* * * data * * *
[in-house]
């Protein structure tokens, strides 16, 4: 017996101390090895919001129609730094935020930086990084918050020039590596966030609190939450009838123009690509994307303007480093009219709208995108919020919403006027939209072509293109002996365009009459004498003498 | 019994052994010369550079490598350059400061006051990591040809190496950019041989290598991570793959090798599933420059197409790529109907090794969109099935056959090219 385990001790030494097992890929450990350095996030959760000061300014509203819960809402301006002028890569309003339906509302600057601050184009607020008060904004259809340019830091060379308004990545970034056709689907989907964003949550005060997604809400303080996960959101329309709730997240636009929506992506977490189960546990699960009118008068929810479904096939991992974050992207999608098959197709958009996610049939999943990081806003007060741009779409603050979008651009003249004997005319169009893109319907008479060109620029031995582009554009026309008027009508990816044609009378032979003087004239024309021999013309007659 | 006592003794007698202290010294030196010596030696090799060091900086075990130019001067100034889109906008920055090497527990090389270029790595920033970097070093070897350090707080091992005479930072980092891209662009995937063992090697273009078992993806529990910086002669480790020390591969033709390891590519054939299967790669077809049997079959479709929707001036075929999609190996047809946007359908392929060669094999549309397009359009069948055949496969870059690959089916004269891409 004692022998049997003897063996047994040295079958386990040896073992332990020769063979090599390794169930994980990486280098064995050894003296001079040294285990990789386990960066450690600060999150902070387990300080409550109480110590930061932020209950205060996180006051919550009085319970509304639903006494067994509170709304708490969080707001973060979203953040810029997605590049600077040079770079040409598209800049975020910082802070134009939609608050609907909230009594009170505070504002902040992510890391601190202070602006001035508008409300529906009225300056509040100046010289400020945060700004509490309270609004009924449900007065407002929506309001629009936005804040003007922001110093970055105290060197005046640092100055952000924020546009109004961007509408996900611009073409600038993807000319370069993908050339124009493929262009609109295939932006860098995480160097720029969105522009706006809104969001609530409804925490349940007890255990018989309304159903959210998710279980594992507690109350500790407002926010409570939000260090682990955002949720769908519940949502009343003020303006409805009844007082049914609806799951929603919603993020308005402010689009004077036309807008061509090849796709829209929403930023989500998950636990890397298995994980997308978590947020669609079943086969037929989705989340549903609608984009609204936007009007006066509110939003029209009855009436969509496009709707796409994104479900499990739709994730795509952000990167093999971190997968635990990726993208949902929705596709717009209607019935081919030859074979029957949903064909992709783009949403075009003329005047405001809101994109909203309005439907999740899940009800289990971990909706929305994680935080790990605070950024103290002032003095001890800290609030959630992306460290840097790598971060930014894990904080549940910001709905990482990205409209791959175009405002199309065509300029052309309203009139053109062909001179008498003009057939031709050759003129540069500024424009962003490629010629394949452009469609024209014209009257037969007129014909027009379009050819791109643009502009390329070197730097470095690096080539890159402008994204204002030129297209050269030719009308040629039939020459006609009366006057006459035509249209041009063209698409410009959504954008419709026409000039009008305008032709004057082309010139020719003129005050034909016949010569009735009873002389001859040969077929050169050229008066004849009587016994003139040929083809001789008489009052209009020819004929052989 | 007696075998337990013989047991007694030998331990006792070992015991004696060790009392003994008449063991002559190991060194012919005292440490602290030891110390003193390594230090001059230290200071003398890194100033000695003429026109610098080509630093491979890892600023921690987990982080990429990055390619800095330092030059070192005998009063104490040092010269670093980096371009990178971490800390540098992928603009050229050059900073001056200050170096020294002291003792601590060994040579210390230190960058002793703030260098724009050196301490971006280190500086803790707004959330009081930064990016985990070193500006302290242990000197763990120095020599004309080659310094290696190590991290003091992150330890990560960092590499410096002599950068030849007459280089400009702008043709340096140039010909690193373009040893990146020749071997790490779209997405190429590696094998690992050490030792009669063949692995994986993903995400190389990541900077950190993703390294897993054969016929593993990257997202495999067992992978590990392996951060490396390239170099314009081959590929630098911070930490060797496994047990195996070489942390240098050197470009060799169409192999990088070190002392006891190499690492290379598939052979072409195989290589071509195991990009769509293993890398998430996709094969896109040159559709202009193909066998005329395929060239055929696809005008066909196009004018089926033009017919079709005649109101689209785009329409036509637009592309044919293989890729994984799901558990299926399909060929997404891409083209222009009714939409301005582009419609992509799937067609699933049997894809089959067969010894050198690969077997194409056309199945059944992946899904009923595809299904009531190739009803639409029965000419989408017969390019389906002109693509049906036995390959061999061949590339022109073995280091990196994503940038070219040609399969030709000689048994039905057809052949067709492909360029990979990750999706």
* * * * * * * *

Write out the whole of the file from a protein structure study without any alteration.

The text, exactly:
[in-house]
């Protein structure tokens, strides 16, 4: 017996101390090895919001129609730094935020930086990084918050020039590596966030609190939450009838123009690509994307303007480093009219709208995108919020919403006027939209072509293109002996365009009459004498003498 | 019994052994010369550079490598350059400061006051990591040809190496950019041989290598991570793959090798599933420059197409790529109907090794969109099935056959090219 385990001790030494097992890929450990350095996030959760000061300014509203819960809402301006002028890569309003339906509302600057601050184009607020008060904004259809340019830091060379308004990545970034056709689907989907964003949550005060997604809400303080996960959101329309709730997240636009929506992506977490189960546990699960009118008068929810479904096939991992974050992207999608098959197709958009996610049939999943990081806003007060741009779409603050979008651009003249004997005319169009893109319907008479060109620029031995582009554009026309008027009508990816044609009378032979003087004239024309021999013309007659 | 006592003794007698202290010294030196010596030696090799060091900086075990130019001067100034889109906008920055090497527990090389270029790595920033970097070093070897350090707080091992005479930072980092891209662009995937063992090697273009078992993806529990910086002669480790020390591969033709390891590519054939299967790669077809049997079959479709929707001036075929999609190996047809946007359908392929060669094999549309397009359009069948055949496969870059690959089916004269891409 004692022998049997003897063996047994040295079958386990040896073992332990020769063979090599390794169930994980990486280098064995050894003296001079040294285990990789386990960066450690600060999150902070387990300080409550109480110590930061932020209950205060996180006051919550009085319970509304639903006494067994509170709304708490969080707001973060979203953040810029997605590049600077040079770079040409598209800049975020910082802070134009939609608050609907909230009594009170505070504002902040992510890391601190202070602006001035508008409300529906009225300056509040100046010289400020945060700004509490309270609004009924449900007065407002929506309001629009936005804040003007922001110093970055105290060197005046640092100055952000924020546009109004961007509408996900611009073409600038993807000319370069993908050339124009493929262009609109295939932006860098995480160097720029969105522009706006809104969001609530409804925490349940007890255990018989309304159903959210998710279980594992507690109350500790407002926010409570939000260090682990955002949720769908519940949502009343003020303006409805009844007082049914609806799951929603919603993020308005402010689009004077036309807008061509090849796709829209929403930023989500998950636990890397298995994980997308978590947020669609079943086969037929989705989340549903609608984009609204936007009007006066509110939003029209009855009436969509496009709707796409994104479900499990739709994730795509952000990167093999971190997968635990990726993208949902929705596709717009209607019935081919030859074979029957949903064909992709783009949403075009003329005047405001809101994109909203309005439907999740899940009800289990971990909706929305994680935080790990605070950024103290002032003095001890800290609030959630992306460290840097790598971060930014894990904080549940910001709905990482990205409209791959175009405002199309065509300029052309309203009139053109062909001179008498003009057939031709050759003129540069500024424009962003490629010629394949452009469609024209014209009257037969007129014909027009379009050819791109643009502009390329070197730097470095690096080539890159402008994204204002030129297209050269030719009308040629039939020459006609009366006057006459035509249209041009063209698409410009959504954008419709026409000039009008305008032709004057082309010139020719003129005050034909016949010569009735009873002389001859040969077929050169050229008066004849009587016994003139040929083809001789008489009052209009020819004929052989 | 007696075998337990013989047991007694030998331990006792070992015991004696060790009392003994008449063991002559190991060194012919005292440490602290030891110390003193390594230090001059230290200071003398890194100033000695003429026109610098080509630093491979890892600023921690987990982080990429990055390619800095330092030059070192005998009063104490040092010269670093980096371009990178971490800390540098992928603009050229050059900073001056200050170096020294002291003792601590060994040579210390230190960058002793703030260098724009050196301490971006280190500086803790707004959330009081930064990016985990070193500006302290242990000197763990120095020599004309080659310094290696190590991290003091992150330890990560960092590499410096002599950068030849007459280089400009702008043709340096140039010909690193373009040893990146020749071997790490779209997405190429590696094998690992050490030792009669063949692995994986993903995400190389990541900077950190993703390294897993054969016929593993990257997202495999067992992978590990392996951060490396390239170099314009081959590929630098911070930490060797496994047990195996070489942390240098050197470009060799169409192999990088070190002392006891190499690492290379598939052979072409195989290589071509195991990009769509293993890398998430996709094969896109040159559709202009193909066998005329395929060239055929696809005008066909196009004018089926033009017919079709005649109101689209785009329409036509637009592309044919293989890729994984799901558990299926399909060929997404891409083209222009009714939409301005582009419609992509799937067609699933049997894809089959067969010894050198690969077997194409056309199945059944992946899904009923595809299904009531190739009803639409029965000419989408017969390019389906002109693509049906036995390959061999061949590339022109073995280091990196994503940038070219040609399969030709000689048994039905057809052949067709492909360029990979990750999706």